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Sterling edges lower after PMI miss, RBA slashes rates to record low

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2 August 2016

Matthew Ryan

Senior Market Analyst at Ebury. Providing expert currency analysis so small and mid-sized businesses can effectively navigate international markets.

Sterling inched lower as markets opened for the week on Monday, with revised manufacturing data released yesterday morning ramping up concerns about a UK economic slowdown.

he UK’s manufacturing PMI was revised lower from its original flash estimate to a fairly abysmal 48.2 from 49.1, its lowest level since February 2013. Worryingly the level of new orders, which grew robustly in June, suffered its worst month since as far back as 1998. We think this bodes ill for tomorrow’s services PMI and further increases pressure on the Bank of England to cut interest rates at its highly anticipated monetary policy meeting on Thursday.

The Bank of England is overwhelmingly expected to announce an interest rate cut this week, with over 90% of top economists surveyed by Bloomberg now anticipating a 25 basis point reduction in the main rate. In anticipation of Thursday’s announcement, net shorts in Sterling last week increased to the most on record, suggesting that further weakness in the Pound could be on the horizon.

Meanwhile, we saw a slight recovery in the US Dollar on Monday after the greenback suffered its worst weekly performance in three months last week. The markets mostly overlooked a fairly underwhelming set of economic figures out of the world’s largest economy, which saw a fall in manufacturing production and slowing construction spending.

The Reserve Bank of Australia stole the headline during Asian trading.

Australia’s central bank announced it would be cutting its main interest rate by 25 basis points to a record low 1.5% in a bid to boost both growth and inflation. However, given this was almost entirely priced in by the markets, we saw little movement in AUD this morning.

Major currencies in detail:


The Pound steadied itself yesterday afternoon after an initial sell-off post PMI data, ending the London session 0.2% lower.

July’s dire PMIs have all but ensured we’ll see some form of action from the BoE this week. This morning’s construction index was a pleasant surprise, although still fell to 45.9, its lowest level in 7 years.
Financial markets are fully pricing in the possibility of a rate cut. We therefore think that the Bank of England will likely have to cut by more than 25 basis points in order to send Sterling back below 1.30 versus the US Dollar.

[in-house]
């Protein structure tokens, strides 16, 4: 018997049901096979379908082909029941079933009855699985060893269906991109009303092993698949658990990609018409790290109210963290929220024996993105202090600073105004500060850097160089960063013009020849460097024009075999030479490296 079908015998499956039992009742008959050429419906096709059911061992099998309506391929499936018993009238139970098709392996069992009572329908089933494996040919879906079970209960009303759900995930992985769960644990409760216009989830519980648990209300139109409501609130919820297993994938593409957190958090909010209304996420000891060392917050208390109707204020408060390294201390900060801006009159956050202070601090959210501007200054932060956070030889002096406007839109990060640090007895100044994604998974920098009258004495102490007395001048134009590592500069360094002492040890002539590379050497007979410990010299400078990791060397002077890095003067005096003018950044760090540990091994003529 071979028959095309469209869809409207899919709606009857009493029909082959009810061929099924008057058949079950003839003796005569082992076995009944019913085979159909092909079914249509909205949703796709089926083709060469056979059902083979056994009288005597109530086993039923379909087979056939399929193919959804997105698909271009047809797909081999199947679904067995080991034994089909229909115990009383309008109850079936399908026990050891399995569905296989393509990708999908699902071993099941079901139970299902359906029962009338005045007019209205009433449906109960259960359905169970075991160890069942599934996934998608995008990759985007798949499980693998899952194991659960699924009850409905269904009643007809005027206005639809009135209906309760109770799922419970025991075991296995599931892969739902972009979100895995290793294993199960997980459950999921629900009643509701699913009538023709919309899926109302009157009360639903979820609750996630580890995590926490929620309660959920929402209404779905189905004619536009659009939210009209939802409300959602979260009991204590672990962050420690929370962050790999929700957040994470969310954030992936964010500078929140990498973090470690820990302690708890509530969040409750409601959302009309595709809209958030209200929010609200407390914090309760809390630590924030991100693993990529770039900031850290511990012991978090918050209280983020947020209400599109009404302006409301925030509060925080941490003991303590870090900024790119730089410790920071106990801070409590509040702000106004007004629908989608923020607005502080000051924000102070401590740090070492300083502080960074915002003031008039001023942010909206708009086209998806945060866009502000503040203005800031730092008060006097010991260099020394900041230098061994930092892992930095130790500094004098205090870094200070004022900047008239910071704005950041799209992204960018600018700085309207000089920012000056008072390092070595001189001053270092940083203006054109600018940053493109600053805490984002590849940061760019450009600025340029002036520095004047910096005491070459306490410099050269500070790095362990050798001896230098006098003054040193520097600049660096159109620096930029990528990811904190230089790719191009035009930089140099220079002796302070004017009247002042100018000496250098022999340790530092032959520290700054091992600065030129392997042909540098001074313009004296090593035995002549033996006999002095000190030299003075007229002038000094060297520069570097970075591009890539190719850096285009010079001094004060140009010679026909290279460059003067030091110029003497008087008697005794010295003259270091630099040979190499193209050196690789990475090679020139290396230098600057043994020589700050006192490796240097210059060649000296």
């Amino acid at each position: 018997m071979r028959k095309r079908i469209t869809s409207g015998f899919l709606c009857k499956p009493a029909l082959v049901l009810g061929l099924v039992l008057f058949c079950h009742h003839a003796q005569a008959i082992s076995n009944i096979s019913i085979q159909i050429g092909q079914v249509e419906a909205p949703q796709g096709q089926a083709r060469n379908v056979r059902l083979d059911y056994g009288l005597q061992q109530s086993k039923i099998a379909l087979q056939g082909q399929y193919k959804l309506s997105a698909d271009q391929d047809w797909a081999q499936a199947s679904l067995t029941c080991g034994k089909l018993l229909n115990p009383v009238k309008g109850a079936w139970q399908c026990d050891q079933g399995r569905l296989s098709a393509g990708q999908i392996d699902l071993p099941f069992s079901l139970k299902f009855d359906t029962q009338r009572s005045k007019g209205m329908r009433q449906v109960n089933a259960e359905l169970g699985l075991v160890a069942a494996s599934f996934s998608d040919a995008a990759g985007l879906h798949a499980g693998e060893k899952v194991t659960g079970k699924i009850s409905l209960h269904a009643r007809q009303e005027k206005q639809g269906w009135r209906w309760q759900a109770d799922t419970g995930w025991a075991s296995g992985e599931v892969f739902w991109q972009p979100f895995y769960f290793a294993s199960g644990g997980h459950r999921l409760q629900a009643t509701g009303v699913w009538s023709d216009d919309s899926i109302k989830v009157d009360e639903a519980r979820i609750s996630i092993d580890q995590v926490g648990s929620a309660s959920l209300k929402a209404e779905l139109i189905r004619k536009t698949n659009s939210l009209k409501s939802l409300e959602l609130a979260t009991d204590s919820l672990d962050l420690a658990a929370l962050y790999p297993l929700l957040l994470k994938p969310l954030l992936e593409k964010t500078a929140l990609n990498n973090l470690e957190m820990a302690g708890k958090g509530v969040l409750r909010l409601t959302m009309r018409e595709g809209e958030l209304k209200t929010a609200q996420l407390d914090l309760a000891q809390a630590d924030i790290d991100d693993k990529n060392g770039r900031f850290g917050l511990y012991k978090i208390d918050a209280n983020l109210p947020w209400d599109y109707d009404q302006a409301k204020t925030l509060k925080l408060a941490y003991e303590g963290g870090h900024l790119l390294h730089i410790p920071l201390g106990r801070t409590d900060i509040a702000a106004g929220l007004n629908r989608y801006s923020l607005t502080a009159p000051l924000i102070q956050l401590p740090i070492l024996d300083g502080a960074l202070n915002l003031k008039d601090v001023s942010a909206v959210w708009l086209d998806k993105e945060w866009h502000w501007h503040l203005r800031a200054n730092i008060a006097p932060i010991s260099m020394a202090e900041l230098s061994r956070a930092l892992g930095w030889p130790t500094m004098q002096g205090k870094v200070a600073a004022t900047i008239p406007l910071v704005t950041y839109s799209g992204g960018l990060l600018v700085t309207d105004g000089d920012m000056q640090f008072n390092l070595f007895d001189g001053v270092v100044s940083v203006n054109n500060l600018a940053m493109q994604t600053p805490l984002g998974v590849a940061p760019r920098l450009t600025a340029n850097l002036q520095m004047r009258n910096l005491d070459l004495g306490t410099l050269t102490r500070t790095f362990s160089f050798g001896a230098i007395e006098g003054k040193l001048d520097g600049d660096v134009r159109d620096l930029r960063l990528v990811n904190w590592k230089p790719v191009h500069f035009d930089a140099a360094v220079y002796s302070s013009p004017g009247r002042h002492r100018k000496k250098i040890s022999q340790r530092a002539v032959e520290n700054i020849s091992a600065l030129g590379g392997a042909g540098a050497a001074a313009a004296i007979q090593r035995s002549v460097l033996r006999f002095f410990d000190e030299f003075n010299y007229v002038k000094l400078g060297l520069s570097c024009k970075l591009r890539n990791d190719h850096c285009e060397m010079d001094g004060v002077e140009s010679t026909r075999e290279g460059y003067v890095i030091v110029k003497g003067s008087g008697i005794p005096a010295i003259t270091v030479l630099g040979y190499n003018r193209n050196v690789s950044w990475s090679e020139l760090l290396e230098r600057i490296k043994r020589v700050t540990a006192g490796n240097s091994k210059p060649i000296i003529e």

With expectations sky high there is scope for disappointment, especially if the Bank of England were to leave its quantitative easing programme unchanged.

We now look to tomorrow’s services PMI. A downward revision could pile further pressure on the Pound this week.


The single currency was little changed yesterday with investors mostly overlooking announcements in the Euro-area.

The Eurozone economy continues to appear mostly unfazed by the Brexit vote, with the revised manufacturing PMI for the Euro-area exceeding expectations. The index increased to 52 from 51.9, alleviating some concerns that the European Central Bank will waste no time in increasing its easing measures in the Eurozone. Germany and France both performed slightly better than expected, with Germany continuing to power the Eurozone with its PMI comfortably above the level of 50 at 53.8.

Revised PMIs across Europe are probably the most important pieces of data in the Eurozone this week. Producer prices this morning are unlikely to rock the boat, with the Euro expected to be driven by events in the UK and US this week.


The Dollar fell 0.1% against its major counterparts this morning.

Manufacturing output in the US economy fell short of expectations in July, with the flash PMI revised lower to 52.6 from 53.2. Construction spending was also disappointing, falling 0.6% in the month to June.

Overnight on Monday we had some contrastingly hawkish comments from Federal Reserve member William Dudley. Dudley even claimed the central bank could hike before November’s Presidential election, should we see a rapid improvement in the US labour market.

Income and spending data this afternoon could shift the Dollar today. Investors will no doubt have one eye on Friday’s crucial nonfarm payrolls report.

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